Christianity in Eurafrica: A History of the Church in Europe and Africa
This work by Steven Paas is not just one book, but two well-footnoted textbooks with extensive bibliographies in one binding: one a basic church history survey of the church outside of Africa, and the other a history of the church in Africa. The book begins with an extended historiographical essay entitled, “Characteristics of Church History,” in which Pass lays out the basics of the study of church history, as well as his particular perspective, in very fine fashion. As he defines the study of church history, the author clearly states that this book is written from a providentialist’s perspective: God is in control of history (pp. 22–24). Paas continues this idea later where he states, “[God’s] hand has prepared the world for receiving the Gospel of Jesus Christ” (p. 299). Further, the study of church history is done so that the student can see Satan’s attempts to destroy the church (p. 34) among other important lessons. In this opening essay, Paas also has penned a balanced, informative section on the various approaches to the history of African Christianity. This is especially useful to those who may be unfamiliar with either the standard literature or the approaches to studying African Christianity. Included in this, Paas likewise reviews in summary fashion the various books which treat African Christianity. His extended time as both a missionary and teacher in Africa well serves him in this task. As with every major subsection of this book, a very extensive and helpful bibliography ends the historiographical essay.
As a Reformed writer, Pass begins his presentation by tracing “the Church of God” back to the Garden of Eden, but then notes that at the Incarnation “the Church began its manifestation as the Church of Christ,” and then becomes a “universal witness” to Christ at the descent of the Holy Spirit at Pentecost (p. 50). Happily, and unlike almost all basic English-language church history textbooks, this first half of Paas’s work, “From Galilee to the Atlantic,” provides good information on the Church outside of Western Europe, and it also does not spend an inordinate amount of pages tracing primarily the history of Christianity in America. Accordingly, the first half of this book is a good English-language choice for those teaching in places other than the United States, or for those who would like a less US-centric approach, though certainly the writing concentrates on Christianity in Western Europe. Paas has distilled the essential elements of the history of the Christian Church in the West even as he provides some well-written portions on the Church outside the Roman Empire, and, later, outside Western Europe.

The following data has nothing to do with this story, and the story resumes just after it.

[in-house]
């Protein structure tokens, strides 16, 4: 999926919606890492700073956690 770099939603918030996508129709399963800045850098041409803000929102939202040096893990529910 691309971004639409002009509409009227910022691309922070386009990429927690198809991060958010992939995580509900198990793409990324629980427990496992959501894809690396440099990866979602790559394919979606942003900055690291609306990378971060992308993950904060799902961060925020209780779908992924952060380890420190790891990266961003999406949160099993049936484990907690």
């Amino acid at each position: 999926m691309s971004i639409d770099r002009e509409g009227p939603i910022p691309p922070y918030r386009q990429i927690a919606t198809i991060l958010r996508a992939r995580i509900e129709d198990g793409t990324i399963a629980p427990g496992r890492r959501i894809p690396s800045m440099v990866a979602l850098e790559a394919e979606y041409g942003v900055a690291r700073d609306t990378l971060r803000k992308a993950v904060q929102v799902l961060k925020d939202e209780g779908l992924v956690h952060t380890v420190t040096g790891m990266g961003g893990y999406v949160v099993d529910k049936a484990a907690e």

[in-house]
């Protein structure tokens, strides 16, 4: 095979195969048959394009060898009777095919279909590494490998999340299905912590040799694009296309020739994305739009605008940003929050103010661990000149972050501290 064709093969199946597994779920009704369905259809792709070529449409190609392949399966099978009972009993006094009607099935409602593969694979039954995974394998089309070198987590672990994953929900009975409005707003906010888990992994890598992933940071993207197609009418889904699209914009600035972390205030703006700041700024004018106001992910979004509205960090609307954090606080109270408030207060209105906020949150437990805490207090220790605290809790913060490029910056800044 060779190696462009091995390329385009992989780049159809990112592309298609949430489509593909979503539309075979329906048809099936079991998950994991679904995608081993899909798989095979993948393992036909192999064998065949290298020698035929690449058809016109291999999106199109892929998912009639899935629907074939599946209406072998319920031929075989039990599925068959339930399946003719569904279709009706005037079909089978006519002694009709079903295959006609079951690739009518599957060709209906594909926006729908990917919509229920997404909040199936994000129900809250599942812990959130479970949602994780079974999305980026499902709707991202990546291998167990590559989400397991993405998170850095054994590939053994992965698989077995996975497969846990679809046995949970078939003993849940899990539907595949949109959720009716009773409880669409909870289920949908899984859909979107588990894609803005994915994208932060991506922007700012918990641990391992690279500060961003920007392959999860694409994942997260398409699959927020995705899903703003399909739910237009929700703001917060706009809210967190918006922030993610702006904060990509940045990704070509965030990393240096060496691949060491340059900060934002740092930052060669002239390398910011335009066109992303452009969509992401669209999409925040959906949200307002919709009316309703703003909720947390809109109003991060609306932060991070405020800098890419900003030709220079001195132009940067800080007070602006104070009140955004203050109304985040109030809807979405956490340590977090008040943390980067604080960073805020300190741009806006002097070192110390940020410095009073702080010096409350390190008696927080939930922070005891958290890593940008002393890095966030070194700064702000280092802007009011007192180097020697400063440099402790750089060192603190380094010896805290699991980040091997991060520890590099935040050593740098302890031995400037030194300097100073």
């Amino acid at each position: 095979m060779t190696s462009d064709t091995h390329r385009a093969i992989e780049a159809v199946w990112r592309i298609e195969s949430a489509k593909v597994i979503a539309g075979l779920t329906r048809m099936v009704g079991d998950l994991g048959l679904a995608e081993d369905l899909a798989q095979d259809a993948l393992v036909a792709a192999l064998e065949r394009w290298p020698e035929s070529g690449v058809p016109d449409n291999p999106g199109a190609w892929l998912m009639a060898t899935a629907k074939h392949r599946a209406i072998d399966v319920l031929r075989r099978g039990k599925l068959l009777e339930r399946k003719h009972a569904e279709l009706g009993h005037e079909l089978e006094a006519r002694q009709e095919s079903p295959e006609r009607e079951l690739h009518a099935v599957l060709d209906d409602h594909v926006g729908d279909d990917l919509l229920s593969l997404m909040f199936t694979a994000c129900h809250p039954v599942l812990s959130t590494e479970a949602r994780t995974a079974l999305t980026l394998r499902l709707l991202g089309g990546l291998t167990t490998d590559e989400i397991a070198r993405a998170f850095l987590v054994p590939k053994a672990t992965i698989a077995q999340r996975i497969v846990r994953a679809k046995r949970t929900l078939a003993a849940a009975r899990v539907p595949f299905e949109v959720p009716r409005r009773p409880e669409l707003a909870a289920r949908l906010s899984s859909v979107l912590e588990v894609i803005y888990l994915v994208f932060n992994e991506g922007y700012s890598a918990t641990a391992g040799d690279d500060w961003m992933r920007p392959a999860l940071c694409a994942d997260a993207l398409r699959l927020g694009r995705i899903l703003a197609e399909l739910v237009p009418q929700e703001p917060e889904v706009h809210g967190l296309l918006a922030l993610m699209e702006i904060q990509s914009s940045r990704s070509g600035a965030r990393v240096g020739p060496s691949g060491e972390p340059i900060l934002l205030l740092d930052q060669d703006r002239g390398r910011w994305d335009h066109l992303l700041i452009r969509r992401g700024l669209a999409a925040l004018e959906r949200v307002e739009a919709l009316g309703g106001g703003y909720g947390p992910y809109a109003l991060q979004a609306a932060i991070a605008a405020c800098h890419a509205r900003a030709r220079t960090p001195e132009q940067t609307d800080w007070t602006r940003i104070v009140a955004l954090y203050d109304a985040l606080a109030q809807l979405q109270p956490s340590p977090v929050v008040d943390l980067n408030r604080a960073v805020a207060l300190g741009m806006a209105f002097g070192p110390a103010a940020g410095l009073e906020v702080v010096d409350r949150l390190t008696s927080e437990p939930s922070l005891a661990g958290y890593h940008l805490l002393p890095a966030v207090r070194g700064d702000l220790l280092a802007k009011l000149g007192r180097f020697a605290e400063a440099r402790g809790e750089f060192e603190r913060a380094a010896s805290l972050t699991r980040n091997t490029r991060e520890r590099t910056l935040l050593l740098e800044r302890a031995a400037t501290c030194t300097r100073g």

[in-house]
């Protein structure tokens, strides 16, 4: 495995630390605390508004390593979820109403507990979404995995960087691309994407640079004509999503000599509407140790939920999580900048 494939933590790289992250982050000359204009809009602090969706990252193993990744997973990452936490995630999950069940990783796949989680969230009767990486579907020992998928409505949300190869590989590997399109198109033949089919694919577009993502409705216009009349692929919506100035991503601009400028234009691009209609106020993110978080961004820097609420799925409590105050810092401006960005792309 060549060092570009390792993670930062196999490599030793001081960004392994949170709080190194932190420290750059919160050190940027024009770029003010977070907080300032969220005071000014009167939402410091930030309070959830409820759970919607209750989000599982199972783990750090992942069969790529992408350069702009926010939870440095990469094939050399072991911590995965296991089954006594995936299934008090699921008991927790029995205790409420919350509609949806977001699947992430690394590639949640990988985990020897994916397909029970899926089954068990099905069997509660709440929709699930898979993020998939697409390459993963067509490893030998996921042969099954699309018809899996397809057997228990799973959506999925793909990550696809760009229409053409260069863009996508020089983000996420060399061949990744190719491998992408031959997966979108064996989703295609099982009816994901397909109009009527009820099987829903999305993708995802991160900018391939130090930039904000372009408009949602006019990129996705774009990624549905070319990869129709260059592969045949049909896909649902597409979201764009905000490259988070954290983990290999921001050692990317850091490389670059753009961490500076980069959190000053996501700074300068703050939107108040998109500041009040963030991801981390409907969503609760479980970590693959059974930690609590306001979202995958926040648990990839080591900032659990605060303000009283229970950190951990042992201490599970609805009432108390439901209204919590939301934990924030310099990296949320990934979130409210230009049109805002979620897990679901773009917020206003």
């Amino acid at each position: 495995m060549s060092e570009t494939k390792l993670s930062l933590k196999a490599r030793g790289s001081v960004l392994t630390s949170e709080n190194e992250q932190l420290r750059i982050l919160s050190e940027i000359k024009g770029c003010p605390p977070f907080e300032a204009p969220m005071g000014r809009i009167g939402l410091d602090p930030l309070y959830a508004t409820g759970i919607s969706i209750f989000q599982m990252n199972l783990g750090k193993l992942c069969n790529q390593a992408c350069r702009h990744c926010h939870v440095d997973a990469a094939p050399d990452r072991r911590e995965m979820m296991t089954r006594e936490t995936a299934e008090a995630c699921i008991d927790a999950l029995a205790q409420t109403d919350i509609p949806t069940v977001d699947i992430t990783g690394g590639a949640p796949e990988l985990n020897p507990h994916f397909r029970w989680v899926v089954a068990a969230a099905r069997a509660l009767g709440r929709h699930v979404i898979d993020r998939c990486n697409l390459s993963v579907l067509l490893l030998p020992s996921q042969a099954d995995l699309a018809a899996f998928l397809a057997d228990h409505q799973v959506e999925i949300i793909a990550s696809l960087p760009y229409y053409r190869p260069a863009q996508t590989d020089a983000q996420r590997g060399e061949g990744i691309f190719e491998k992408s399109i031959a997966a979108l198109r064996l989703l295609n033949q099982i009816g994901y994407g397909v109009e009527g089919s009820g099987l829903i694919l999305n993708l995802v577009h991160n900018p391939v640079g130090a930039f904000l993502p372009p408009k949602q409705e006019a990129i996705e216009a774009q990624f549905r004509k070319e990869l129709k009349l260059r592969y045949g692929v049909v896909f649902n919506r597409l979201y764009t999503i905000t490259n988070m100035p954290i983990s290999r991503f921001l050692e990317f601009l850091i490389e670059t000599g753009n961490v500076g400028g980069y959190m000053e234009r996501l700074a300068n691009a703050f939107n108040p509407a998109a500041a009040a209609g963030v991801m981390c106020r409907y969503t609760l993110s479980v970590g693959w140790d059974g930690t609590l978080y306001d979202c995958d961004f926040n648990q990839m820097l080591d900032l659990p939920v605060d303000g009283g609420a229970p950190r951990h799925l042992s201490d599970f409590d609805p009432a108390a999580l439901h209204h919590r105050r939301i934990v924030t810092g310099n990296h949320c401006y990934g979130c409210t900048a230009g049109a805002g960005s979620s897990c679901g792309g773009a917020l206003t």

While the first section of Christianity in Eurafrica is good, the real goldmine is the book’s 240-page history of African Christianity, “The Faith Moves South.” Paas has drawn from a very wide variety of clearly cited sources which generally are known only to the African specialist, if known at all, and especially unknown to those not normally teaching or researching African Christianity. While this second major section mostly covers the history of mission coming from the northern hemisphere to Africa, Paas begins well before the era of the modern Protestant mission to Africa by covering Christianity in its earliest arrival in the apostolic and post-apostolic eras. Quoting another, he notes rightly a three-fold religious heritage of Africa: traditional religion, Islam, and Christianity (p. 296). These three touchstones will be referenced repeatedly as he lays out a history of African Christianity. Particularly attractive and helpful for the reader is Pass’s constant inclusion of African Christianity within not just the religious milieu throughout the ages, but the political and cultural milieus as well. Thus, the reader is as well-grounded in African history, politics, and cultures as one can be from a survey text. This is especially helpful to the northern or western hemispheric reader who will not have a good grasp, if any, of any aspect of African history, religions, or cultures. That said, this also would be a fine textbook for any who teach in a modern African context given its combination of two books in one.
Christianity in Eurafrica is a recommended addition to the English-language library of any reader or teacher of the history of Christianity who is searching for a greater world perspective. Theological colleges and seminaries also should make this work part of their library collection. Very serious consideration especially should be given this work as a required textbook by those who are teaching church history at a location on the continent of Africa.